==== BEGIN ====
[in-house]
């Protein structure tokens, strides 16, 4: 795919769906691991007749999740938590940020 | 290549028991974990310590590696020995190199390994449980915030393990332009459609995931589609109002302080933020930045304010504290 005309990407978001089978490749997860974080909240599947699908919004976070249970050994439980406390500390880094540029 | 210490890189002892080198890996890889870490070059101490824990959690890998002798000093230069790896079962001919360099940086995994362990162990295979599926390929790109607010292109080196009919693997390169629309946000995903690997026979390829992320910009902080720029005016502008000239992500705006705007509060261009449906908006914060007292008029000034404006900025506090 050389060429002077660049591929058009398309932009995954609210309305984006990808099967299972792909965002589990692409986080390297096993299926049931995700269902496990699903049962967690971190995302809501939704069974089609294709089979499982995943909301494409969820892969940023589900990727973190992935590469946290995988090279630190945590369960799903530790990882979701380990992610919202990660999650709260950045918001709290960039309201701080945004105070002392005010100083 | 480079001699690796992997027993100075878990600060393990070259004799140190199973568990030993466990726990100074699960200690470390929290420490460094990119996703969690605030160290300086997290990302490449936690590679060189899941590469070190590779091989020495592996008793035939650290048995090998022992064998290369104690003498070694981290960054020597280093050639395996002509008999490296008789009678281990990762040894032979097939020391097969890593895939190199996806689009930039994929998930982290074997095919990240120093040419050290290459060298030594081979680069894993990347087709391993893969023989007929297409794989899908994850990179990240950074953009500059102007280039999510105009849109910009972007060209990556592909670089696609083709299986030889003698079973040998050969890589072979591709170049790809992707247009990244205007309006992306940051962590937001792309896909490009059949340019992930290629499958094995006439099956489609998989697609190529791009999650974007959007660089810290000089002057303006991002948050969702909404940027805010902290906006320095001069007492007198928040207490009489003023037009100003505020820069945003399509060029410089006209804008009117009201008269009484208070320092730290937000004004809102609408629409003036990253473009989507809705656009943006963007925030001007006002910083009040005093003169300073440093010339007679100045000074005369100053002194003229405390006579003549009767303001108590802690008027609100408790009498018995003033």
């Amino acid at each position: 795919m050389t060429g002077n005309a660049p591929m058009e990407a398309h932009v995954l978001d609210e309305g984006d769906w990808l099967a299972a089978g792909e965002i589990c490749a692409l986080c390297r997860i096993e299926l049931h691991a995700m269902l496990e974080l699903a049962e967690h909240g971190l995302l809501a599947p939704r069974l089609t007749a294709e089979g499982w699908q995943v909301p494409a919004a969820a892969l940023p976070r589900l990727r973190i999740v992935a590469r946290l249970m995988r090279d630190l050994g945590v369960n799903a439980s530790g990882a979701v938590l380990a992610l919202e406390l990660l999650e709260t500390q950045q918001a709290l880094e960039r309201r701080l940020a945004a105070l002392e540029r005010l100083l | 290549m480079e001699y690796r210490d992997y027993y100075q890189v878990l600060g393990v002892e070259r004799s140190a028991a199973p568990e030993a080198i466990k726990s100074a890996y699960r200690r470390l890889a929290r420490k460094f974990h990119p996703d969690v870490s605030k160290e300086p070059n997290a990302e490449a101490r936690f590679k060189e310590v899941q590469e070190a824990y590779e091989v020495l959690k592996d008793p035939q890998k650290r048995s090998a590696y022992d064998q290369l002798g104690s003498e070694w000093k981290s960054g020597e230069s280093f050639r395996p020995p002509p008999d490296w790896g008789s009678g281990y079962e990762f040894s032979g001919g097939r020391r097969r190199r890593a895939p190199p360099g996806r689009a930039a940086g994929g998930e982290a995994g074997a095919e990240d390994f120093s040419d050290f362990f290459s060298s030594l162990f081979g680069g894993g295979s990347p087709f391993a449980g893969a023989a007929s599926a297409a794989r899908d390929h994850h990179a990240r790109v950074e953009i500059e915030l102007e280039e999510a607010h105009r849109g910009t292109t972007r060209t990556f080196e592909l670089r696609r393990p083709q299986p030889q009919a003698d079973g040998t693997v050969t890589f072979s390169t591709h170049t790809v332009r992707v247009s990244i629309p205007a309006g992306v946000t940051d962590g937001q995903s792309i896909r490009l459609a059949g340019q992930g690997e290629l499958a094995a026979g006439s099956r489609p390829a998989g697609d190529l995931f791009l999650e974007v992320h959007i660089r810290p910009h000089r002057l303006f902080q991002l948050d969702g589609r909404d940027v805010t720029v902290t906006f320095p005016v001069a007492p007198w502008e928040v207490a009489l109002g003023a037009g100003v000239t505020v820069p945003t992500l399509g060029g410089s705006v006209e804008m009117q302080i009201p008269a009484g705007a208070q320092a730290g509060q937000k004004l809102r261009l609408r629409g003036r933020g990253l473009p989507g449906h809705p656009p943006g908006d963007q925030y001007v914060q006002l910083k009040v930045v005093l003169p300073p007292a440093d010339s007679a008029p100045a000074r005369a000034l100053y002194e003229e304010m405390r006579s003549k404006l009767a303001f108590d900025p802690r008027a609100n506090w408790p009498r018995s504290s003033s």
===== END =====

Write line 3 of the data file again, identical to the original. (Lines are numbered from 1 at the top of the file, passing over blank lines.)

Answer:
């Amino acid at each position: 795919m050389t060429g002077n005309a660049p591929m058009e990407a398309h932009v995954l978001d609210e309305g984006d769906w990808l099967a299972a089978g792909e965002i589990c490749a692409l986080c390297r997860i096993e299926l049931h691991a995700m269902l496990e974080l699903a049962e967690h909240g971190l995302l809501a599947p939704r069974l089609t007749a294709e089979g499982w699908q995943v909301p494409a919004a969820a892969l940023p976070r589900l990727r973190i999740v992935a590469r946290l249970m995988r090279d630190l050994g945590v369960n799903a439980s530790g990882a979701v938590l380990a992610l919202e406390l990660l999650e709260t500390q950045q918001a709290l880094e960039r309201r701080l940020a945004a105070l002392e540029r005010l100083l | 290549m480079e001699y690796r210490d992997y027993y100075q890189v878990l600060g393990v002892e070259r004799s140190a028991a199973p568990e030993a080198i466990k726990s100074a890996y699960r200690r470390l890889a929290r420490k460094f974990h990119p996703d969690v870490s605030k160290e300086p070059n997290a990302e490449a101490r936690f590679k060189e310590v899941q590469e070190a824990y590779e091989v020495l959690k592996d008793p035939q890998k650290r048995s090998a590696y022992d064998q290369l002798g104690s003498e070694w000093k981290s960054g020597e230069s280093f050639r395996p020995p002509p008999d490296w790896g008789s009678g281990y079962e990762f040894s032979g001919g097939r020391r097969r190199r890593a895939p190199p360099g996806r689009a930039a940086g994929g998930e982290a995994g074997a095919e990240d390994f120093s040419d050290f362990f290459s060298s030594l162990f081979g680069g894993g295979s990347p087709f391993a449980g893969a023989a007929s599926a297409a794989r899908d390929h994850h990179a990240r790109v950074e953009i500059e915030l102007e280039e999510a607010h105009r849109g910009t292109t972007r060209t990556f080196e592909l670089r696609r393990p083709q299986p030889q009919a003698d079973g040998t693997v050969t890589f072979s390169t591709h170049t790809v332009r992707v247009s990244i629309p205007a309006g992306v946000t940051d962590g937001q995903s792309i896909r490009l459609a059949g340019q992930g690997e290629l499958a094995a026979g006439s099956r489609p390829a998989g697609d190529l995931f791009l999650e974007v992320h959007i660089r810290p910009h000089r002057l303006f902080q991002l948050d969702g589609r909404d940027v805010t720029v902290t906006f320095p005016v001069a007492p007198w502008e928040v207490a009489l109002g003023a037009g100003v000239t505020v820069p945003t992500l399509g060029g410089s705006v006209e804008m009117q302080i009201p008269a009484g705007a208070q320092a730290g509060q937000k004004l809102r261009l609408r629409g003036r933020g990253l473009p989507g449906h809705p656009p943006g908006d963007q925030y001007v914060q006002l910083k009040v930045v005093l003169p300073p007292a440093d010339s007679a008029p100045a000074r005369a000034l100053y002194e003229e304010m405390r006579s003549k404006l009767a303001f108590d900025p802690r008027a609100n506090w408790p009498r018995s504290s003033s």